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  • Writer's pictureKathleen Choe

The Story of Copper's Herd Mate: Chief

The sport of horse racing has come under even more intense scrutiny recently after a string of multiple and mysterious deaths which caused Churchill Downs, site of the Kentucky Derby, to announce that it would suspend racing operations for the rest of the spring after 12 horses died in a month. For the complete statement, access this link:


The story below highlights one of my therapy horses, a Thoroughbred named Chief, who came to me highly traumatized after his two year career at the track ended in injuries and his jockey being permanently suspended from horse racing due to his extremely abusive tactics. Neurobiologically, trauma affects the equine brain in the same way it affects the human brain, by “muscling up” the brain stem’s survival strategies of fight, flight or freeze and creating hyper-vigilance in the environment and mistrust of others. Traumatized humans deeply resonate with traumatized horses. Together, they can build a trusting relationship and help each other heal.

Chief

I don’t think Copper painted a very flattering picture of me in the previous story so I wanted a chance to set the record straight. It is true I was badly abused by my jockey in my previous life. In my earliest memories I was made to run in circles while being whipped on my back and sides. My jockey’s hands and eyes and voice were hard and cruel. Sometimes the grooms would inject needles into my legs and shoulders, which made the pain go away while I was galloping, only to come back even worse when the medicine wore off. I have long legs and could run fast from an early age but I didn’t enjoy it like some of my friends who were treated better by their grooms and jockeys did.


After I lost several races, and became what they called “unmanageable” at the starting gate, I was sent off to something called a kill pen: a dreadful place that smelled like death and was packed full of horses with dead eyes and broken hearts. After discovering there was no food or water anywhere to be found, I shuffled off to a corner and prepared to die. I was sure this was the end for me. To my surprise, I heard a soft, warm voice calling out to me from outside the fence. I didn’t even dare to look up for fear it was a cruel joke. But then gentle hands were buckling a halter around my head, and a woman with kind eyes was trying to coax me out of the pen. I decided to go along with her until we came to a contraption that looked very much like the starting gate at the races. I was scared to walk into it but the woman walked in first and waited very patiently until I decided to join her. This turned out to be the trailer that was taking e to my new home! It bumped and jostled a bit but I managed to doze -- after all the excitement of the morning I was very tired.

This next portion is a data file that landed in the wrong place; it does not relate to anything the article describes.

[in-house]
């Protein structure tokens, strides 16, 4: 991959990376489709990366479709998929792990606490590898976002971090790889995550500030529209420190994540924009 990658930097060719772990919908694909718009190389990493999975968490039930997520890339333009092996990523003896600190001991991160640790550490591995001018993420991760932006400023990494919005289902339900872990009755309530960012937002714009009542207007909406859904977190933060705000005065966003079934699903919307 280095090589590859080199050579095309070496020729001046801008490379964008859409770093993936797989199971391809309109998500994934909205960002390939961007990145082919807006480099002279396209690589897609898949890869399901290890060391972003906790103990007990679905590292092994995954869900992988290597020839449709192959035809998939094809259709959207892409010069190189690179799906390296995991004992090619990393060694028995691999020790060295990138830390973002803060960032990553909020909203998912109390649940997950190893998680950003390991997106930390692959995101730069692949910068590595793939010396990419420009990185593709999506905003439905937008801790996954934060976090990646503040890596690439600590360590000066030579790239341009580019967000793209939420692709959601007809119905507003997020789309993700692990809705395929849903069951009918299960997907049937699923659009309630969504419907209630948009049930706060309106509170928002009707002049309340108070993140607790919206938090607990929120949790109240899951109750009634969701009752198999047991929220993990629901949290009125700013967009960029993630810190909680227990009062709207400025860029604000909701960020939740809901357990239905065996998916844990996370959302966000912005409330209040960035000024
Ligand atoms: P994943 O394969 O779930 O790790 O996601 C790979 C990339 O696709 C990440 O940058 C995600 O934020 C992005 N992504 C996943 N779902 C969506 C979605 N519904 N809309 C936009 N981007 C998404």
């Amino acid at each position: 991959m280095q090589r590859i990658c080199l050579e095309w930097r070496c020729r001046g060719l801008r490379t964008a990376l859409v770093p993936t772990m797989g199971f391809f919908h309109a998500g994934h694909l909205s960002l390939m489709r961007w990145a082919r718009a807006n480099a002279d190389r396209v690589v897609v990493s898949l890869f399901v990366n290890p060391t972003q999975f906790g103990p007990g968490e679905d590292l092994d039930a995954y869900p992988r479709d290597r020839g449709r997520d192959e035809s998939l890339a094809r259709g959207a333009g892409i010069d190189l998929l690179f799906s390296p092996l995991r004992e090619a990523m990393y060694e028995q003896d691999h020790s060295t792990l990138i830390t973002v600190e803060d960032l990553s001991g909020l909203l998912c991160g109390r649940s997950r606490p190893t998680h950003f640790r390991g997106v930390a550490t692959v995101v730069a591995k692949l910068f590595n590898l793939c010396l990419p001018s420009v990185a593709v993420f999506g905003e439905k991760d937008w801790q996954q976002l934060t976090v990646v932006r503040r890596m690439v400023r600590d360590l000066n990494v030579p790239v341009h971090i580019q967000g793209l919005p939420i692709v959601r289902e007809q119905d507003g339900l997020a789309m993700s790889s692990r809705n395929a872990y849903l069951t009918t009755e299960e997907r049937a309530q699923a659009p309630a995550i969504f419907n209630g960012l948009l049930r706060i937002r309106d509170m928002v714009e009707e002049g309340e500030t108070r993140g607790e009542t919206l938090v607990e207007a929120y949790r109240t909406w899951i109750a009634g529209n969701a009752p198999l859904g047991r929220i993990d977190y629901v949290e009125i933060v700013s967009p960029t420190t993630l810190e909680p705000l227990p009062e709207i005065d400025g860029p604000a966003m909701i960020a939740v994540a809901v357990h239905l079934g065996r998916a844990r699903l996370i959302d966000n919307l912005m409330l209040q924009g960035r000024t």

Once the ramp was lowered, I found myself looking out of the opening onto a grassy pasture. It looked inviting, but I was cautious in case this was a trap. There were other horses looking at me curiously. I could smell the grass, but I was so very thirsty and all I could think about was finding water. The woman led me off the trailer and over to a trough. It was full of cool, clear water so I drank and drank and drank. When I lifted my head to look around, I saw that the group of horses was looking at me. I was too tired to make friends that day so I found a spot far away from both the humans and the horses in the corner of the pasture and tried to rest. My goal was to stay away from anybody who could hurt me.


Every day the woman came to see me. At first, when she tried to approach me, I ran away, especially if she was wearing a cap or sunglasses like my jockey did. Even after she stopped wearing those I still was very cautious and careful to keep my distance. But I was lonely and her voice was soothing and her energy calm and inviting. Eventually, I started following her around a bit as she moved through the pasture, always staying far enough away that she couldn’t touch me. The other horses seemed to trust her; they did not move away when she approached and even sought her out. I was starting to make friends in the herd and thought if they trusted her, maybe I could too . . .


There are many who love and participate in the sport of horse racing in an ethical manner that cares for the welfare of the horses as well as the humans (jockeys, trainers, grooms etc.) involved. To address those who do not operate this way, Congress stepped in last year in response to the high-profile doping and abuse allegations plaguing horse racing.

Lawmakers approved the Horseracing Integrity and Safety Act (HISA) of 2021, establishing a self-regulatory organization called the Horseracing Integrity and Safety Authority.

The Safety Authority is tasked with regulating both racing safety and anti-doping control. It's currently establishing one, uniform set of standards. The safety rules have been approved by the Federal Trade Commission and are set to become effective July 1. They are also working on anti-doping rules to become effective January 2023.


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